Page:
solar desalination
Image credit: Phil Pauley

The US Department of Energy (DOE) has announced the launch of the $9 million American-Made Challenges: Solar Desalination Prize, a competition to accelerate the development of systems that use solar-thermal energy to produce clean water from very-high-salinity water. 

“The US has the technical knowledge, vision, and talent it takes to develop solar-powered systems that can turn water produced by industrial processes into usable water,” said US Secretary of Energy Dan Brouillette. “These innovations will not only encourage new uses for solar energy, but will also help achieve President Trump’s clean water goals.”

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Increasing access to freshwater supplies strengthens U.S. economic competitiveness and water security. Using solar-thermal desalination to clean nontraditional water sources offers a new pathway to generating water for municipal, agricultural, and industrial use. 

Electricity costs account for up to half the expenses for state-of-the-art desalination plants, which have difficulty treating very-high-salinity water. Solar-thermal power, in the form of either electricity or heat, could reduce the cost of desalination from high-salinity sources. A few examples would be water produced from subsurface oil and gas extraction and concentrated brine from inland municipal desalination facilities. 

Throughout the four-phase competition, participants can win up to $2.3 million in cash prizes and up to $200,000 in vouchers that can be redeemed at National Laboratories or qualified partner facilities to further develop their solar-thermal desalination systems. In addition, participants will have access to the American-Made Network, a group of National Labs, incubators, investors, and industry experts, to leverage industry expertise, access private capital, and use local capabilities to accelerate the development and commercialisation of their innovations.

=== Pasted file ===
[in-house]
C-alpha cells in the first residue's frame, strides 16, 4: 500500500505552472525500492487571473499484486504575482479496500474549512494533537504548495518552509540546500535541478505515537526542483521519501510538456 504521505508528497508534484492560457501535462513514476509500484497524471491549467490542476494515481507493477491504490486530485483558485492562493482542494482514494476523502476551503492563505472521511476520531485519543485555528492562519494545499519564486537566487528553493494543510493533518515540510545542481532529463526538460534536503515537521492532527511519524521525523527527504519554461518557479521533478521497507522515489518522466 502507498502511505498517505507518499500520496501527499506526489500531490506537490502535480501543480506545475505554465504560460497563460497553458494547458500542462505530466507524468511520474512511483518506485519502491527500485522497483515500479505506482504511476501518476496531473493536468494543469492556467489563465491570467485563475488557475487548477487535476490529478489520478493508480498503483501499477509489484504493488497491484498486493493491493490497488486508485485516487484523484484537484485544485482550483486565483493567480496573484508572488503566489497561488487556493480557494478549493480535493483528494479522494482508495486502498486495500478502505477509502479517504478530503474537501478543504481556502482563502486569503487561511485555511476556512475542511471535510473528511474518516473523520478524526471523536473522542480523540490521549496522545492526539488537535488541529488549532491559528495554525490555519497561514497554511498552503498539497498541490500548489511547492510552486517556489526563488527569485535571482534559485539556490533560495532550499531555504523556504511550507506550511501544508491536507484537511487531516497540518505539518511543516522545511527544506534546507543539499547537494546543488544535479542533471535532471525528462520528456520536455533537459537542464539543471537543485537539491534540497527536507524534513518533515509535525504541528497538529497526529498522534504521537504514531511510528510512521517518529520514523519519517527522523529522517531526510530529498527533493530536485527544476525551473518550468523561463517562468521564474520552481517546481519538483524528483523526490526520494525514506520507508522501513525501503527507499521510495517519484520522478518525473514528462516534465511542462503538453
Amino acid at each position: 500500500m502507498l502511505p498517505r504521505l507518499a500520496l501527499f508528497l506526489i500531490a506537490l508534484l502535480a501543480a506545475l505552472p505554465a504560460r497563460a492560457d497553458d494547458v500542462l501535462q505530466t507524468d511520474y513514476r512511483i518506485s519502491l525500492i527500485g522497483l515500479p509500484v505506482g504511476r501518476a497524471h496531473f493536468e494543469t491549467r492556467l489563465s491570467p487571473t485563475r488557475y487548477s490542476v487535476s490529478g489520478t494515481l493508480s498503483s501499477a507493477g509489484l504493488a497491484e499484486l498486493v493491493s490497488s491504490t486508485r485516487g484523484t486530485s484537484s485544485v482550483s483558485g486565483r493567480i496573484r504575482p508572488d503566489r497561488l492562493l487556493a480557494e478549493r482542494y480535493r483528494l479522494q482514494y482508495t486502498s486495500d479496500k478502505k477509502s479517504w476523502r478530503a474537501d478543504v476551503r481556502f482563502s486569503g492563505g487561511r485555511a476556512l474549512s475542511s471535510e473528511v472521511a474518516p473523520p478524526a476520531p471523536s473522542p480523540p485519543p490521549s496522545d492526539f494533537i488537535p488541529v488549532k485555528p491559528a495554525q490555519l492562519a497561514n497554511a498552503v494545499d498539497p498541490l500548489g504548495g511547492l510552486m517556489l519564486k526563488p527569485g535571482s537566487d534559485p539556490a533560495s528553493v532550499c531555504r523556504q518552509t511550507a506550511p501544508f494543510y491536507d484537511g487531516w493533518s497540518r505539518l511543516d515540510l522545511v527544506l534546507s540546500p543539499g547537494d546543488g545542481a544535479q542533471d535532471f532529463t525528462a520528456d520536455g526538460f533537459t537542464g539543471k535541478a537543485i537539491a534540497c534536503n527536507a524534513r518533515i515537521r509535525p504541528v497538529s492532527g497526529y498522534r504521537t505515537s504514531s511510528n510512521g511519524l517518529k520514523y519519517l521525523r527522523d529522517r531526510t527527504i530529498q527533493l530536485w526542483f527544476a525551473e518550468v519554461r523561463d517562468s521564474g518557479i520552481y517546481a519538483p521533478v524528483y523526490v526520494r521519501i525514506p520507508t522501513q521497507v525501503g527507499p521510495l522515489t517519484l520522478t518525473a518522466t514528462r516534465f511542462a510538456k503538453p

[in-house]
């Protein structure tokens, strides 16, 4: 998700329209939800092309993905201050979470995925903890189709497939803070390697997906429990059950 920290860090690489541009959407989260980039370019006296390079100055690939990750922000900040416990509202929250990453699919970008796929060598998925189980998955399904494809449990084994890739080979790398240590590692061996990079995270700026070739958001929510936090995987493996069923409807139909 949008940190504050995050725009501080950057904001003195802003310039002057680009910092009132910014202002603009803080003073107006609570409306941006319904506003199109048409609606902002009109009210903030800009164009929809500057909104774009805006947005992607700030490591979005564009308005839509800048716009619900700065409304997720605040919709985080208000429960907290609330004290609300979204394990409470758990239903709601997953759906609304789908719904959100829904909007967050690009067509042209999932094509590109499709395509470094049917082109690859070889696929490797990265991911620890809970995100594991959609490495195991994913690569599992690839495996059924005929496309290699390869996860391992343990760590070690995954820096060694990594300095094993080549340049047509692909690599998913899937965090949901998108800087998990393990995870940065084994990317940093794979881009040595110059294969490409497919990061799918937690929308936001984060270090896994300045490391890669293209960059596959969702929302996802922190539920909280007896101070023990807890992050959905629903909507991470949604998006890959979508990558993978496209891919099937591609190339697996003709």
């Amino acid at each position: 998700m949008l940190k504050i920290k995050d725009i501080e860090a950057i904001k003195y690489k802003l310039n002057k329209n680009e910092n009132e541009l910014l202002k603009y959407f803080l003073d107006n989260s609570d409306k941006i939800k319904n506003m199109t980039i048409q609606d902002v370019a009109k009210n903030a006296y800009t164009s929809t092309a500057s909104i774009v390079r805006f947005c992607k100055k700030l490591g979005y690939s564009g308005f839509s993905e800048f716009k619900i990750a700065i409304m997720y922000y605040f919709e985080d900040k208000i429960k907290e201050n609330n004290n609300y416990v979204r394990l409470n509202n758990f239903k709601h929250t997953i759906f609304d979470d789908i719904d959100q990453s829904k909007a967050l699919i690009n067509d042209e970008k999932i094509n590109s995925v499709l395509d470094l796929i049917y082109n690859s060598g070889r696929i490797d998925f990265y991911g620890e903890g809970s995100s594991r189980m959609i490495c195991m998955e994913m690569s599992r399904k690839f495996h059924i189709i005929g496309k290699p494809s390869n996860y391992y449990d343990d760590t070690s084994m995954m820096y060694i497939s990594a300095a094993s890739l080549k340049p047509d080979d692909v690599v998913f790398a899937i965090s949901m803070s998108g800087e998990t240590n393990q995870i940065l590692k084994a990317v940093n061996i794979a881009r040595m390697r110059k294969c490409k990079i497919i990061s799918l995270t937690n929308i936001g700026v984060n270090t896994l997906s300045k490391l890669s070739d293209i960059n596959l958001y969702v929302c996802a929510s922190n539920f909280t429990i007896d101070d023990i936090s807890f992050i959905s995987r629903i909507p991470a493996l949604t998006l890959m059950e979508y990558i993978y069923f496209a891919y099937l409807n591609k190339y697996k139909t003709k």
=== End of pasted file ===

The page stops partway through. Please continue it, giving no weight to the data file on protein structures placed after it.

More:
In the first phase of the competition, which opens today, participants submit innovative concepts, with a pathway to its manufacture and commercialisation. By the end of the competition, the teams will have designed a solar-thermal desalination system, obtained the necessary permitting and approval documents, built the system, and then demonstrated the operation of the system. DOE will determine the winner and award a final prize of $1 million in cash.  

Submissions for the first phase are due by 1 July 2020. Interested applicants are encouraged to review the competition’s official rules for details on submissions and participant eligibility.

This prize is part of the Water Security Grand Challenge, a White House-initiated, DOE-led framework to advance transformational technology and innovation to meet the global need for safe, secure, and affordable water. It focuses on the Water Security Grand Challenge goal of launching desalination technologies that deliver cost-competitive clean water. The prize is also part of DOE’s American-Made Challenges, a series of prizes that incentivise the nation’s entrepreneurs to strengthen American leadership in energy innovation and domestic manufacturing.

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